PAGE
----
Install Recessed Lighting
White Beadboard Ceiling With Recessed Lighting
Recessed, adjustable, low-voltage fixtures are perfect to highlight artwork. The MR16 bulbs often used in these fixtures come in a variety of beam spreads. If the diameter of the art changes, a simple change of bulb will be all that is needed to illuminate the new art. You can add further lighting to a room with accent light fixtures.
6" recessed lights
3" recessed eyeball lights
12/2 non-metallic building electrical wire
dimmers (1 with remote)
one 2gang old-wall box
electrical accessories (staples, wire nuts, etc)
drill with auger bit
hole saw for each light size
- When installing recessed lights, make all connections from below before snapping the housing into the drywall in order to save spending time in the attic.
- Always check your local electrical codes before attempting to add new wiring. Laws and regulations vary at city, county and state levels.
- Using a dimmer with a wireless remote allows you to control your lights from the bedside table without the expense and hassle of new wiring.
1. As a general design rule, recessed lighting is used for three purposes: general illumination, highlight and task lighting. For general illumination, use larger lights with flood lamp light bulbs. For task lighting, use a smaller flood lamp, and for highlight, use a small fixture with a spot light bulb. For this project, they used flood lights 36 inches from each corner for general illumination and small flood lights over the headboard (18 inches from the wall) for task lighting.
2. Check in the attic to make sure there's no framing over each light. Adjust all lights if necessary to avoid framing, keeping spacing even.
4. Cut holes for the lights with either a six-inch hole saw in the drill or draw a six-inch circle and cut it out using a drywall jab saw.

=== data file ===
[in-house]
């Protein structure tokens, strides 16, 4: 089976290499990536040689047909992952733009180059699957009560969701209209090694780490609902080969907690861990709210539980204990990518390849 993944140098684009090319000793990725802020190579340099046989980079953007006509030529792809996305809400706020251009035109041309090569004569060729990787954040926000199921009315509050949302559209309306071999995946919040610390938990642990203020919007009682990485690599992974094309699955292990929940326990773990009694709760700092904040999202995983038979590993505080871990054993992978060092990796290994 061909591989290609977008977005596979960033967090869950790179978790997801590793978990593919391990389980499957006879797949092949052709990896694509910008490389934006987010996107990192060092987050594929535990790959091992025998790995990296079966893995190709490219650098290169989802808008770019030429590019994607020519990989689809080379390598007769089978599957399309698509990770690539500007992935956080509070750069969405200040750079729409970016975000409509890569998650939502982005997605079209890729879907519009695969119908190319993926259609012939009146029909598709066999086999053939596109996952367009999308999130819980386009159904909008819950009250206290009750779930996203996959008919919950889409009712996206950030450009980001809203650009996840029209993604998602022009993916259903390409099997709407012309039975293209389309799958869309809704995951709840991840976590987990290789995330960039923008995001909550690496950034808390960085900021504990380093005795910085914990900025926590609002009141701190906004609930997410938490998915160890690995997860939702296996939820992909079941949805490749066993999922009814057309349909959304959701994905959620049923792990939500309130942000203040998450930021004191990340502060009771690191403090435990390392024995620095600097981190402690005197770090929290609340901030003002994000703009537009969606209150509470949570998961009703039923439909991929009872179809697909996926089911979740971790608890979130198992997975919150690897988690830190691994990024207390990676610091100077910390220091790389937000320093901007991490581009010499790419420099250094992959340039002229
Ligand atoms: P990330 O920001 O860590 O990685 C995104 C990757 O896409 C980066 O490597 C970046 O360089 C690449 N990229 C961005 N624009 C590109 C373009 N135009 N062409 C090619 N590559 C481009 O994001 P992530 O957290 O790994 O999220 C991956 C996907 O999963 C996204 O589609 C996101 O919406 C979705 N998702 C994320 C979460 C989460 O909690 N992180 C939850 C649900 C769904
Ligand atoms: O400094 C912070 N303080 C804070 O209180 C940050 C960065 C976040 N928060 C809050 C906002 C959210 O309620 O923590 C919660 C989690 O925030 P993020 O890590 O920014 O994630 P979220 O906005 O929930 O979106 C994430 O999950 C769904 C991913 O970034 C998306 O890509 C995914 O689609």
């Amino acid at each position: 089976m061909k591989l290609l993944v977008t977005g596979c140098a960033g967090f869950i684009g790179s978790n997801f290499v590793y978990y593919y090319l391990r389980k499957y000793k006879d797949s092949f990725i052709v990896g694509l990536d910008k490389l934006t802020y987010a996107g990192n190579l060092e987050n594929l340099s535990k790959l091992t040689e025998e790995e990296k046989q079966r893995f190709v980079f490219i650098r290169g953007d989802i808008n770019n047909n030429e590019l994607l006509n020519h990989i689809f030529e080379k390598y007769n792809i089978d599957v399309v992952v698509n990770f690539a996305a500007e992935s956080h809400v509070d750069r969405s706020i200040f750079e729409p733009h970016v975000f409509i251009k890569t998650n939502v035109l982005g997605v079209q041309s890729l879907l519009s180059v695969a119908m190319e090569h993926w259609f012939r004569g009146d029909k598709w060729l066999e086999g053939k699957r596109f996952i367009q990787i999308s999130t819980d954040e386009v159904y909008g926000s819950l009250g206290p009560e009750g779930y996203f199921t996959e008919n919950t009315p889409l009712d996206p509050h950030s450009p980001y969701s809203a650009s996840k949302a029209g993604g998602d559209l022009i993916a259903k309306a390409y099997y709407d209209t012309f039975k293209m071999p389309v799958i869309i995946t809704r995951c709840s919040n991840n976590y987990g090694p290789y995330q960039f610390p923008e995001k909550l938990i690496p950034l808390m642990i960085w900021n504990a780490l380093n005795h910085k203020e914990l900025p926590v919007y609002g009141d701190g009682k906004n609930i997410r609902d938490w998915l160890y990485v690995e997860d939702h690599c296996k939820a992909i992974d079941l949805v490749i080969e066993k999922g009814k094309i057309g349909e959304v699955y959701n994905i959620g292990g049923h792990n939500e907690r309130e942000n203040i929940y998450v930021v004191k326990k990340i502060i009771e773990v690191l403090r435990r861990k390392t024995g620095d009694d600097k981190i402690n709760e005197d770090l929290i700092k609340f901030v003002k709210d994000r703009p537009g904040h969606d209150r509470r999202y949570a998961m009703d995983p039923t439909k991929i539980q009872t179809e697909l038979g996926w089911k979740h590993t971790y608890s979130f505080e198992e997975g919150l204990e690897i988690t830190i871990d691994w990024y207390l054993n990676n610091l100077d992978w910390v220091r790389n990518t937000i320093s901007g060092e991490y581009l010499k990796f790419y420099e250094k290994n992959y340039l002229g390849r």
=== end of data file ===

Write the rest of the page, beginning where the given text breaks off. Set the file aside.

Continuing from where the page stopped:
5. In the attic, run a wire from over the switch location to the first six-inch light, then to the next and so on until all six-inch lights are daisy-chained to the switch location. Daisy chain the two small lights back to the same location using a separate set of wires. Be sure to leave enough wire in the attic over the switch location to make it down the wall into the new switch box.
6. Generally, the black wire is hot, the white wire is the neutral and the bare or green wire is the ground. Attach all electrical connections at fixtures. Black wire goes to black wire, white to white and the ground wire from the house gets wrapped around the green screw in the lamp housing. Tighten the green (grounding) screw until tight. Make sure to replace any covers you remove to make connections.
7. Note: Turn off power to the room. Remove the old switch and box by unscrewing switch plate, and pulling switch out of box. Disconnect the wires from the switch and pry switchbox off of stud using a small crowbar or large screwdriver. Discard old box.
8. Enlarge existing switchbox hole to fit new double switch box by holding the new switchbox over the old hole, and trace outline of new box onto wall. Cut out drywall using jab saw.
9. If necessary: From attic, use auger bit to drill a new hole through the top of the wall into the stud cavity to run new wires.
10. Run two new switch wires into switch box. Also, run the hotwire from the house (that was in the old switch box) into the new switch box.
11. Attach electrical connections. Dimmers usually have two wire leads or two terminal screws marked "Line" and "Load." The "Line" is the hot wire and the "Load" is the wire going to the light. If it's not marked, hook either wire to either lead. Split the hot wire (black) from house to feed both "Line" inputs on the dimmers. The black wire from each set of lights goes to the "load" side of the dimmer. Using wire nuts, attach all the white wires to each other, and then all the green or bare ground wires to each other. Carefully fold all the wiring back into the box and screw the dimmers into the box.
12. Turn on power to test lights. Snap lights into ceiling holes. Attach trim rings using the spring clips included.